In addition, to these two full-color books mentioned in the last paragraph, we also received a square picture book by the same author titled Doodling Dragons: An ABC Book of Sounds. The book retails for $15.00. This has become my two-year-old daughter’s favorite accessory and she is seldom seen without it. We also were blessed with the iOS Doodling Dragons App that I have used on my new iPhone 5C in the OB waiting room on numerous occasions and most recently on our family hand-me-down first generation iPad running iOS 5.1.1. The book is is about 10×10″ and a quality hardcover. Each page spread contains a set of American Alphabet phonograms and a matching set of illustrations and words to example the phonogram sound. They are silly and fun and definitely have both of my girls (ages four and two, nearly five and three) entertained and in love. It is colorful and full of delight! The app is more than just the book, while the book is in the app with the ability to be read by the child or narrated to the child… there is also a phonogram legend where individual sounds can be selected and played aloud, as well as a game using the pages of the book where a student hears the sound then clicks on the picture what word is being blended.
Logic of English Review

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imageThe app is quite difficult to manage outside of the book on my cell phone but still provides enough entertainment. The screen is just too small to really navigate the game. However on the iPad that’s a different story altogether and it is quite fun and entertaining. So different parts for the different children. My two-year-old listens to the story and the individual phonogram sounds. Her preference is definitely for the hardcover book, but will beg for permission to do iPad school with the app as well. My four-year-old uses it all and is challenging herself with the blending game. The app is available across most platforms and so anyone can join in the experience for iOS or Android. The app retails $4.99 and is recommended for ages 2 to 7 years old.

All of this already forms a good starting place that is full of fun, but truly that doesn’t even scratch the surface as there are also the “REUSABLE RESOURCES” that truly give the cream to this program. The Student Whiteboard is a perfect lap or desk size measuring about 8×11″ and is double sided for dual purposes. The half-size whiteboard retails for $9.00. I believe the Logic of English company now also sells a Teacher size as well measuring at 11×16″. (Actually, I think the Teacher size is the original size while the student whiteboard size is the new product.) This high-quality, durable white board has three lines in the color navy blue on one side (top line, mid-line, and baseline for students to practice writing their letter strokes and final letters. Once we get there I’m sure she could write a word or two on this side as well in practice. (Side note: we are working on CVC and magic e words in our previous curriculum, but starting from the beginning in Foundations, Level A we are starting over with the cursive strokes and trekking along with oral lessons.) The backside of the whiteboard contains six sets, also blue, of 3-line handwriting lines and could fit a short paragraph (when we get there!). We personally just use thin Expo dry erase markers and truly have had no issues with erasing or staining, even when we forget to erase right away.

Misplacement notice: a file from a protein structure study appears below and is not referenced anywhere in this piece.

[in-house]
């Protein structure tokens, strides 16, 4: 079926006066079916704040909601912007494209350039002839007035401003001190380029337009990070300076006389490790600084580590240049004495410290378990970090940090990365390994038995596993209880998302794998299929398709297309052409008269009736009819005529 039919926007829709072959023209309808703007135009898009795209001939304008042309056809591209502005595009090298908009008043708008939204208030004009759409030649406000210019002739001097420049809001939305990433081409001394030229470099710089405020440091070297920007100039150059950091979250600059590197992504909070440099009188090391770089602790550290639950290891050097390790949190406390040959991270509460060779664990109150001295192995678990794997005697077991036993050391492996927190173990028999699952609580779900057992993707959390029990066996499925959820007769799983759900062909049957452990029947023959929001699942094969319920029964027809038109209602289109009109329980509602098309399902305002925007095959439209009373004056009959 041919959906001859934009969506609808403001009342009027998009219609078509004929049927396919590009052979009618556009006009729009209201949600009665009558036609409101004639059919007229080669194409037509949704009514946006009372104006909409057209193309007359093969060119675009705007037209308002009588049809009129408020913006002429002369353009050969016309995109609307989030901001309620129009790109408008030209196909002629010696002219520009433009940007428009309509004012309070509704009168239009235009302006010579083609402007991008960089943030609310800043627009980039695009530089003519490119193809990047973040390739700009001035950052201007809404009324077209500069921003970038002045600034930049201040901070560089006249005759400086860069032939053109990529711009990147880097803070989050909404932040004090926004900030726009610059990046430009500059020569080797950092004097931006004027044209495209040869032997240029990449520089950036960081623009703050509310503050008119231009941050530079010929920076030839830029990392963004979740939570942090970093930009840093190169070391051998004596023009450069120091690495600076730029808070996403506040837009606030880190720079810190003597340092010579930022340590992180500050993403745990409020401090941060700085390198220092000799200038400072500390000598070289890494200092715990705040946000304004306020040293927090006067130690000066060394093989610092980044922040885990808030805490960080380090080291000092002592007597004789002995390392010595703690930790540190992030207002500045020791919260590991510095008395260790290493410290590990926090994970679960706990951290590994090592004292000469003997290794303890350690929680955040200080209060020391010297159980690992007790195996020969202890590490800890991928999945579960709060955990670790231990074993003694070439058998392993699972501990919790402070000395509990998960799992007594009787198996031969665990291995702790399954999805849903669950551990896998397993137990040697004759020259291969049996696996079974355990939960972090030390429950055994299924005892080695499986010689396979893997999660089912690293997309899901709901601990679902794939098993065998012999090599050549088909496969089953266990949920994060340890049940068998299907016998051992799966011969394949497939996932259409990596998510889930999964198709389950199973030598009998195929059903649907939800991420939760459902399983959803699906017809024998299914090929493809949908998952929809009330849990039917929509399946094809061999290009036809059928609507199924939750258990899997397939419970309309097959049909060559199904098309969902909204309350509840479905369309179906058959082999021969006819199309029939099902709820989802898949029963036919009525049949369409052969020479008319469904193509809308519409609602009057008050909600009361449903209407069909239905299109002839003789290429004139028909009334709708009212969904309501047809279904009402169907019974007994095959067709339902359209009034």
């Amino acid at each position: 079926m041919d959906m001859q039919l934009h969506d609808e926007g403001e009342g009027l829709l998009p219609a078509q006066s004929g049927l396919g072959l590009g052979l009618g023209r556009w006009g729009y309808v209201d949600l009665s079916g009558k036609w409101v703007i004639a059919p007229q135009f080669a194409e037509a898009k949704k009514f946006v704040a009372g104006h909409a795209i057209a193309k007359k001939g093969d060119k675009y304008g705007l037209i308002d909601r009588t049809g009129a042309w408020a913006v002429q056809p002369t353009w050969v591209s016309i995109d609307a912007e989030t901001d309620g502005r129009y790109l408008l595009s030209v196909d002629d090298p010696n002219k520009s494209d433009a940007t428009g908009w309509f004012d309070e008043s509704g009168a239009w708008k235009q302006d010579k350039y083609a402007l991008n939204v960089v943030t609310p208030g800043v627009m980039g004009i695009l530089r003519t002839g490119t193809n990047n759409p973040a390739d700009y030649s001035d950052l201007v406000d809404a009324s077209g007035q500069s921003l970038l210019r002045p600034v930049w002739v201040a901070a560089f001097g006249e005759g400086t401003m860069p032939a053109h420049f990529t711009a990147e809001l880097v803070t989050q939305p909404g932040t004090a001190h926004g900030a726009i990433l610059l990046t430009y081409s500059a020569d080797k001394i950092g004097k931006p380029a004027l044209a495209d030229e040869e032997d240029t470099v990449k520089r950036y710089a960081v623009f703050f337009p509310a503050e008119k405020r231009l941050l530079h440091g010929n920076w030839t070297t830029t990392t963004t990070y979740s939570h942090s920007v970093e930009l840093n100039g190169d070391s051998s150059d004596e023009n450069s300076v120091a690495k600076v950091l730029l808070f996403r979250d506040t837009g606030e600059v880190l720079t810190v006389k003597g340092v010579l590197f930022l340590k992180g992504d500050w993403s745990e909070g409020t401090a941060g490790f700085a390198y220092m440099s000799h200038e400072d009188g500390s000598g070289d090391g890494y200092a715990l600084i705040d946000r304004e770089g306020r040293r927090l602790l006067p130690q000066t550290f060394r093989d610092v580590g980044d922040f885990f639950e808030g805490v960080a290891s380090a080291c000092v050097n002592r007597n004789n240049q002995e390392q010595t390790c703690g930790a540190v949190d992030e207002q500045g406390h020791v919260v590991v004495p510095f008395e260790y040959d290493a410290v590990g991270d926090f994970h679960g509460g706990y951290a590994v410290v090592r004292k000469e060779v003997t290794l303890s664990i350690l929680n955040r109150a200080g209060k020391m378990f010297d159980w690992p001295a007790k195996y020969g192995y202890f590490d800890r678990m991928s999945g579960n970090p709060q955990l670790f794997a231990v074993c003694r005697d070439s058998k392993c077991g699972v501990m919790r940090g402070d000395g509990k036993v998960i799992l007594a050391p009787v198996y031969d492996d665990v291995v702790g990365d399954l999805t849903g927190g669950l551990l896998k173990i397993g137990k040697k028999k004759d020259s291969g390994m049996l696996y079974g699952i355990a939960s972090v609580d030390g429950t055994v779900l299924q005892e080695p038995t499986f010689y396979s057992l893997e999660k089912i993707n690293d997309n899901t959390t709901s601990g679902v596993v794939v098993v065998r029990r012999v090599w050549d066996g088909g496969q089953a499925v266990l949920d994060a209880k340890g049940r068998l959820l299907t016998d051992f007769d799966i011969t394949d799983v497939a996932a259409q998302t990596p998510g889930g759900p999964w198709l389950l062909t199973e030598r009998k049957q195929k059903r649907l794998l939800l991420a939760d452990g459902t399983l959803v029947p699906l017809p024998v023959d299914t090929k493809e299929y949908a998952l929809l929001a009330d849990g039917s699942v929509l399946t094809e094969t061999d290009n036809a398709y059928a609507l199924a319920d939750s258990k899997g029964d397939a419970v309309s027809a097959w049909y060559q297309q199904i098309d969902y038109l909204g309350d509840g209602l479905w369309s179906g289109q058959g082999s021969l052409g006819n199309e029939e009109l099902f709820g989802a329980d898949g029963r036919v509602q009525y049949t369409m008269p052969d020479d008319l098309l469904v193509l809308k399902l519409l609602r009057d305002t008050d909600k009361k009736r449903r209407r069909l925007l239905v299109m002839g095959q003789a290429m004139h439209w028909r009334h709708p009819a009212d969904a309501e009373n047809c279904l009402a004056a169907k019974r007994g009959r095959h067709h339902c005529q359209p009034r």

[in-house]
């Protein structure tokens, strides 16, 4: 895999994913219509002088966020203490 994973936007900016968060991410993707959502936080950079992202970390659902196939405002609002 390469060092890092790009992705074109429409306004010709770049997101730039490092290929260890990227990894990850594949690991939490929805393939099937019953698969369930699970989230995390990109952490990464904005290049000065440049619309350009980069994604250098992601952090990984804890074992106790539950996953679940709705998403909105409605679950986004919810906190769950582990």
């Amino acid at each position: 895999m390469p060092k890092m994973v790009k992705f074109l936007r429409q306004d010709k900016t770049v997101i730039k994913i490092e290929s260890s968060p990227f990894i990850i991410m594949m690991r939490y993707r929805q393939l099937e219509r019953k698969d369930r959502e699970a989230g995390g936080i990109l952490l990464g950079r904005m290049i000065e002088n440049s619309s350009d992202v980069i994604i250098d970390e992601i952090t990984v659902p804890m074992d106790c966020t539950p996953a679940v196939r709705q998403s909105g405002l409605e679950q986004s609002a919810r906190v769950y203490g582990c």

Next up in the reusable resources are the Basic Phonogram Flash Cards which contain the 74 basic phonograms needed to read most English words – the A to Z phonograms plus 48 multi-letter phonograms in a black text on white card format. In my experience, I’m pretty quick to run to laminate cards that I want to last (like our Art Cards!), however I feel like these are a pretty durable quality cardstock and I’m not too concerned with them being bent (however I’m not handing them off to my toddler either). These flash cards are 4.5×6″ and have a black tab across the top for easily being differentiated from the Rhythm of Handwriting Tactile Cards. On the front side of the card you’ll find the phonogram and on the reverse is each phonogram sound and sample words using the sounds. Using these cards and reinforcing with the Doodling Dragons book or app is a great learning set of tools! The Basic Phonogram Cards retail for $18.00. (There is also a set of Advanced Phonogram Flash Cards used with the Essentials program that retails for $15.00.)